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Law, Morals, and Ethics, 19 So. Illinois U.L.J. 447 (1995)


These days the normative coherence and integrity of the law is open to
searching criticism from various directions. This is true of all bodies of
law-eonstitutional law, contract law, tort law, and the law governing the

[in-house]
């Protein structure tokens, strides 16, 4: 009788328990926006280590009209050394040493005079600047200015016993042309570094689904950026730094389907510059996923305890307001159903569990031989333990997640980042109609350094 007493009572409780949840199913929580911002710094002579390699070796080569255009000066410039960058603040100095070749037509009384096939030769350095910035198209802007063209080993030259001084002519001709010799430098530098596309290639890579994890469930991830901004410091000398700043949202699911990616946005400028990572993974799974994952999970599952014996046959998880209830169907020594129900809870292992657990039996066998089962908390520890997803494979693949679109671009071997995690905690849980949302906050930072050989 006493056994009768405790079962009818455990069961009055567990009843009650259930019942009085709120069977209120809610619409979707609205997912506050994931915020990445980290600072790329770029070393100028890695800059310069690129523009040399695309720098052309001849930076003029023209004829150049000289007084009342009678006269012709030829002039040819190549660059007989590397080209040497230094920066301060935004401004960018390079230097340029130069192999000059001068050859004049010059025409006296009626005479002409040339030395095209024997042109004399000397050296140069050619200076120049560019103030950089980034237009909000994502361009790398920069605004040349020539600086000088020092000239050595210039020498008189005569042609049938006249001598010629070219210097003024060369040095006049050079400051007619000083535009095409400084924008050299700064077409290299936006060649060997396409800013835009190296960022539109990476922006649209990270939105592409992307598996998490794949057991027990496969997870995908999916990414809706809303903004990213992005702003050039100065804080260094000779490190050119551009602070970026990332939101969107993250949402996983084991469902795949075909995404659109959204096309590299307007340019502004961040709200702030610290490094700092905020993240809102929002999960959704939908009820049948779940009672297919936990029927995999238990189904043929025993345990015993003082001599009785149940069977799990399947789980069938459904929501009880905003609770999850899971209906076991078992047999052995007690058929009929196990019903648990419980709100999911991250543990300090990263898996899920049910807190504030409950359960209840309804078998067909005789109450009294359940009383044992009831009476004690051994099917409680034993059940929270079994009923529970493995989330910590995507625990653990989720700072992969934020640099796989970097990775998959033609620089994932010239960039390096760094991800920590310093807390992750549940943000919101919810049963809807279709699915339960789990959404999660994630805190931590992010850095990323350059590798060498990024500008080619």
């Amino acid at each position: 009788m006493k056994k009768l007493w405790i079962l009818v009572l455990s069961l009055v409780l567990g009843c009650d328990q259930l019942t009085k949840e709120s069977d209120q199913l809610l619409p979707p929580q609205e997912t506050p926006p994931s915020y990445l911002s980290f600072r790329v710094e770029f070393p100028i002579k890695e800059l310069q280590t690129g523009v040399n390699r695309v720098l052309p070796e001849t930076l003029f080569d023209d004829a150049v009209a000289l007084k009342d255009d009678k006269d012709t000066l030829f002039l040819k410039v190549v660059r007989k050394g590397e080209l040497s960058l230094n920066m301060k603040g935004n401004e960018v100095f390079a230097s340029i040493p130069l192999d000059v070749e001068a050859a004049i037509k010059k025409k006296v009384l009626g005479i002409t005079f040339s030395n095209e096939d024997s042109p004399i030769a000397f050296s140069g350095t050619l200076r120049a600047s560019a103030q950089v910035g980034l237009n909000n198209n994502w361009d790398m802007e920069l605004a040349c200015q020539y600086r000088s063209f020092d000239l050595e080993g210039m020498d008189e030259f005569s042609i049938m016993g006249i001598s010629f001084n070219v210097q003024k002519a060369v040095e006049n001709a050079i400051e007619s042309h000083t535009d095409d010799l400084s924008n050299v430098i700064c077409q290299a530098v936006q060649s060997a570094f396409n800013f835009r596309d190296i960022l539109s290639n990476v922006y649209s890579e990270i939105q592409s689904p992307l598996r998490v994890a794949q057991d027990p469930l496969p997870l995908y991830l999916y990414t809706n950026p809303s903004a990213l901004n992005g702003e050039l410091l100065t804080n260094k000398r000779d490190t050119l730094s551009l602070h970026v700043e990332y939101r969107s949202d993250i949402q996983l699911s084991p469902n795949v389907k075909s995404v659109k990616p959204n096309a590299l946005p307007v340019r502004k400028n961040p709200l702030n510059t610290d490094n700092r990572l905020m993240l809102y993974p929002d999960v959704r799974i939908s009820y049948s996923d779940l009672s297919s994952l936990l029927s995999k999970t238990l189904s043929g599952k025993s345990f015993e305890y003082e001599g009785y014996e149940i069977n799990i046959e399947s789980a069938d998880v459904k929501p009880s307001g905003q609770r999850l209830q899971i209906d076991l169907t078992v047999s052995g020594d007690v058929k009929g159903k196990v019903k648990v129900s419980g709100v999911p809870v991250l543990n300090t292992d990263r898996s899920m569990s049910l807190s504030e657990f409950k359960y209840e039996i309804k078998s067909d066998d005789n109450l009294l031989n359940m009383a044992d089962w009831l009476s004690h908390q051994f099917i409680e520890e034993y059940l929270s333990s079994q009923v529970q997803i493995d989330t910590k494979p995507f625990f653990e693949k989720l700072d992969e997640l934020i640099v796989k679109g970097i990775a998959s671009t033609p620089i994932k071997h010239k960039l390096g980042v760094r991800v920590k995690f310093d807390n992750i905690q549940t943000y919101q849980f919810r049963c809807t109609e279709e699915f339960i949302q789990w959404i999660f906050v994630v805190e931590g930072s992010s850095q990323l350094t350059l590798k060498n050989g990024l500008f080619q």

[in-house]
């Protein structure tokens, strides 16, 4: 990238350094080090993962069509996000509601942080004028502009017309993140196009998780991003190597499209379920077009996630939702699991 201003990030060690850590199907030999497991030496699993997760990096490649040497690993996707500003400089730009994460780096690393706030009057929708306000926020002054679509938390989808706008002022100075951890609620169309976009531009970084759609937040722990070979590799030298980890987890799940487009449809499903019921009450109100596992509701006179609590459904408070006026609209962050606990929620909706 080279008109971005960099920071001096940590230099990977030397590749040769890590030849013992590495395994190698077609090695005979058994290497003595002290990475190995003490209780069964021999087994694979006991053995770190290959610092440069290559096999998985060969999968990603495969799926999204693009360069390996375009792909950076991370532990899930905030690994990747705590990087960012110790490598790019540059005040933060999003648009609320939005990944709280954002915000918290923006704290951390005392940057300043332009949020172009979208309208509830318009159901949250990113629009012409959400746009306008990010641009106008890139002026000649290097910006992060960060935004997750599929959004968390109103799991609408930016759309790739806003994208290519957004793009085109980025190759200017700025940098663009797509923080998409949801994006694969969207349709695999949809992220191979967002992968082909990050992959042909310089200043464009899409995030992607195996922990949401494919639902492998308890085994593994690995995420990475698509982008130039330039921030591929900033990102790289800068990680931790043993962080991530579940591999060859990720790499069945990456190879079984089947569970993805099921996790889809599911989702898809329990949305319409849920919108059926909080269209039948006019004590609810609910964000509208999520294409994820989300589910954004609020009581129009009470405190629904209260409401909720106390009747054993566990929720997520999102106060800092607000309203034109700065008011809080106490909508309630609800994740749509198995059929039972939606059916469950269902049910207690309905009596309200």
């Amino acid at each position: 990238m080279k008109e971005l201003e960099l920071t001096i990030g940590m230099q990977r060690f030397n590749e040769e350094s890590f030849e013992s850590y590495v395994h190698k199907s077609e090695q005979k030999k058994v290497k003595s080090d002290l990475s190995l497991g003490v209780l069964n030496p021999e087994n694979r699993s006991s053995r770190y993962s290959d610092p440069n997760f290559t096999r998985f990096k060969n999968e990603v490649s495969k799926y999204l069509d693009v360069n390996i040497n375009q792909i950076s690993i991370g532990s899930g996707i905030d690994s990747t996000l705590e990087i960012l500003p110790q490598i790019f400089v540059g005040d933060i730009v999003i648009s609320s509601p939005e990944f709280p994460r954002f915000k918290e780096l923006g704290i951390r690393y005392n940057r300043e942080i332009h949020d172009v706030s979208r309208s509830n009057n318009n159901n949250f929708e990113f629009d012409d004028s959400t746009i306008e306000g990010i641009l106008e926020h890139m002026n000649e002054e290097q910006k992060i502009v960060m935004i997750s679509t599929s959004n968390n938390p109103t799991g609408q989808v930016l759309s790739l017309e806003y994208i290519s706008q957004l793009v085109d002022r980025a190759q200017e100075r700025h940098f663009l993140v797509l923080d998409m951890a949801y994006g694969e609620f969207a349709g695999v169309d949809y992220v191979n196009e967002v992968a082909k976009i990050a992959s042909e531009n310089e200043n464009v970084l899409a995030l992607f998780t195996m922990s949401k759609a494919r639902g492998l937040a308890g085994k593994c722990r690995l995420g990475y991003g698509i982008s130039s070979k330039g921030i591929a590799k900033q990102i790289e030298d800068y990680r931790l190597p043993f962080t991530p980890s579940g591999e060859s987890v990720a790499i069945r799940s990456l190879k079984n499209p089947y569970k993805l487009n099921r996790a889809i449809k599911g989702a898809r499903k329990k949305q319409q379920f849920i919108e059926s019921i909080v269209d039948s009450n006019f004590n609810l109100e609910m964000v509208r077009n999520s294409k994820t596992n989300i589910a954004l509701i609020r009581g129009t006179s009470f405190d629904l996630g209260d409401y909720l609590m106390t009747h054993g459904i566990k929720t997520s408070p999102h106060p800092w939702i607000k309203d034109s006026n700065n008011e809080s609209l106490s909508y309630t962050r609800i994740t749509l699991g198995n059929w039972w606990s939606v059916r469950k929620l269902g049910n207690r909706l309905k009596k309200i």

professions such as our own. Any intelligible criticism of law requires a
normative framework of its own. That is, normative criticism requires some set
of normative concepts in terms of which to carry the discussion forward. Many
critics are content to use general epithets such as "unjust," "exploitive," or
"inefficient." Others project more sustained critical analyses. Whether general
or specific, however, critical analysis must have a place of beginning.

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